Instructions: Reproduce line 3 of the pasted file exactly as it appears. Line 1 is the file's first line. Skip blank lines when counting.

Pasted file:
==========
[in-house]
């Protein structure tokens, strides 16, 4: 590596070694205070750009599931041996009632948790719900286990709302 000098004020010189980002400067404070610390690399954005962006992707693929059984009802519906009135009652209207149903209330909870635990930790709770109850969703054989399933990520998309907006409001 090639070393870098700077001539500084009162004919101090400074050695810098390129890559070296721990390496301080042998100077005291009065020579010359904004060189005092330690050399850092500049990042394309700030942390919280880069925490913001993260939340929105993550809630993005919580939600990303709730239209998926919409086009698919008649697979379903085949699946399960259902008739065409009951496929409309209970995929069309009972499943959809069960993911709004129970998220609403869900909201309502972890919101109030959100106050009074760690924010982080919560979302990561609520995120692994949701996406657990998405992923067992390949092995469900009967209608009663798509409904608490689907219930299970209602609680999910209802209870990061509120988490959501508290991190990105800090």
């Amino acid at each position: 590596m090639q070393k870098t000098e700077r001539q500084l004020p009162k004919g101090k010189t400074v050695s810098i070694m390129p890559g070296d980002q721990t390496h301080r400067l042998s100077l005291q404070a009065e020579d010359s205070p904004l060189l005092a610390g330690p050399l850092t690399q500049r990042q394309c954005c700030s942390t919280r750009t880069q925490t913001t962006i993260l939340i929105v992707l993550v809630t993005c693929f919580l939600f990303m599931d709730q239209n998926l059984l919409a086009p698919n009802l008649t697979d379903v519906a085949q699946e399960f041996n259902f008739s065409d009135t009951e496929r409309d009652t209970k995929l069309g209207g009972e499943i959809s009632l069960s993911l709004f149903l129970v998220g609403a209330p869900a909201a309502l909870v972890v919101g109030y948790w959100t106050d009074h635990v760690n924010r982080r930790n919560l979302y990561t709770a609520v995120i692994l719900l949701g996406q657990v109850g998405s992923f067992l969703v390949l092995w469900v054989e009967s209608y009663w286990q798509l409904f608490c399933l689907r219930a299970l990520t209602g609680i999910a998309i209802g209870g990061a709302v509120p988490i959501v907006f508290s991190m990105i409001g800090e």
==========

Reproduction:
């Amino acid at each position: 590596m090639q070393k870098t000098e700077r001539q500084l004020p009162k004919g101090k010189t400074v050695s810098i070694m390129p890559g070296d980002q721990t390496h301080r400067l042998s100077l005291q404070a009065e020579d010359s205070p904004l060189l005092a610390g330690p050399l850092t690399q500049r990042q394309c954005c700030s942390t919280r750009t880069q925490t913001t962006i993260l939340i929105v992707l993550v809630t993005c693929f919580l939600f990303m599931d709730q239209n998926l059984l919409a086009p698919n009802l008649t697979d379903v519906a085949q699946e399960f041996n259902f008739s065409d009135t009951e496929r409309d009652t209970k995929l069309g209207g009972e499943i959809s009632l069960s993911l709004f149903l129970v998220g609403a209330p869900a909201a309502l909870v972890v919101g109030y948790w959100t106050d009074h635990v760690n924010r982080r930790n919560l979302y990561t709770a609520v995120i692994l719900l949701g996406q657990v109850g998405s992923f067992l969703v390949l092995w469900v054989e009967s209608y009663w286990q798509l409904f608490c399933l689907r219930a299970l990520t209602g609680i999910a998309i209802g209870g990061a709302v509120p988490i959501v907006f508290s991190m990105i409001g800090e």